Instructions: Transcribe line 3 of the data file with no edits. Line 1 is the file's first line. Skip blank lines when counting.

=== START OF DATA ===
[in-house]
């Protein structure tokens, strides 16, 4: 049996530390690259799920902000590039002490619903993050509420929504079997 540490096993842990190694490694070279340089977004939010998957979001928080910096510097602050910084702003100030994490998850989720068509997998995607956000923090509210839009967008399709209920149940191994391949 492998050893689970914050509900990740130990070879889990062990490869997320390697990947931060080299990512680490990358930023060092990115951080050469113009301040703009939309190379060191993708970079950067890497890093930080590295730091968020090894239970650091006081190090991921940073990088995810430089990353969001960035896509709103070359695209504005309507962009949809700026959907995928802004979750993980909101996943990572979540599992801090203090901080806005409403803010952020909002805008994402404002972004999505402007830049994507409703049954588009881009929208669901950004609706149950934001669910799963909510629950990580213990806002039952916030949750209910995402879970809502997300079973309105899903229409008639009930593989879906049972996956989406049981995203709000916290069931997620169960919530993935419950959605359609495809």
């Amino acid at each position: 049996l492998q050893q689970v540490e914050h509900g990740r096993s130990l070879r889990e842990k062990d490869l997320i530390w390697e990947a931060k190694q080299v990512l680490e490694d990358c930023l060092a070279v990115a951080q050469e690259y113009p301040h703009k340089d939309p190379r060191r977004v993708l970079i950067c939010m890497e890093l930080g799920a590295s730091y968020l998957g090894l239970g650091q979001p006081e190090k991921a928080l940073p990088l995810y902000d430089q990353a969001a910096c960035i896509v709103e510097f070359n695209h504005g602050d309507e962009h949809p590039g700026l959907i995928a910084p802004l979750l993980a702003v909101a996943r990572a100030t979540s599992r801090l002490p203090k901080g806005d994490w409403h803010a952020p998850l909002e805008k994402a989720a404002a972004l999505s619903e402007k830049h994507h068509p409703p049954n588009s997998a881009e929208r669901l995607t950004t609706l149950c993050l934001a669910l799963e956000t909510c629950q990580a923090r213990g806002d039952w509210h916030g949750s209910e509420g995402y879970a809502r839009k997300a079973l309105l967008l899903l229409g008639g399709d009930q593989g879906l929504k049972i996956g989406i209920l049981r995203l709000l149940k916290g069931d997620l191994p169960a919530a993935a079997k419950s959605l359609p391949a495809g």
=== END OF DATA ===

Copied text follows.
């Amino acid at each position: 049996l492998q050893q689970v540490e914050h509900g990740r096993s130990l070879r889990e842990k062990d490869l997320i530390w390697e990947a931060k190694q080299v990512l680490e490694d990358c930023l060092a070279v990115a951080q050469e690259y113009p301040h703009k340089d939309p190379r060191r977004v993708l970079i950067c939010m890497e890093l930080g799920a590295s730091y968020l998957g090894l239970g650091q979001p006081e190090k991921a928080l940073p990088l995810y902000d430089q990353a969001a910096c960035i896509v709103e510097f070359n695209h504005g602050d309507e962009h949809p590039g700026l959907i995928a910084p802004l979750l993980a702003v909101a996943r990572a100030t979540s599992r801090l002490p203090k901080g806005d994490w409403h803010a952020p998850l909002e805008k994402a989720a404002a972004l999505s619903e402007k830049h994507h068509p409703p049954n588009s997998a881009e929208r669901l995607t950004t609706l149950c993050l934001a669910l799963e956000t909510c629950q990580a923090r213990g806002d039952w509210h916030g949750s209910e509420g995402y879970a809502r839009k997300a079973l309105l967008l899903l229409g008639g399709d009930q593989g879906l929504k049972i996956g989406i209920l049981r995203l709000l149940k916290g069931d997620l191994p169960a919530a993935a079997k419950s959605l359609p391949a495809g």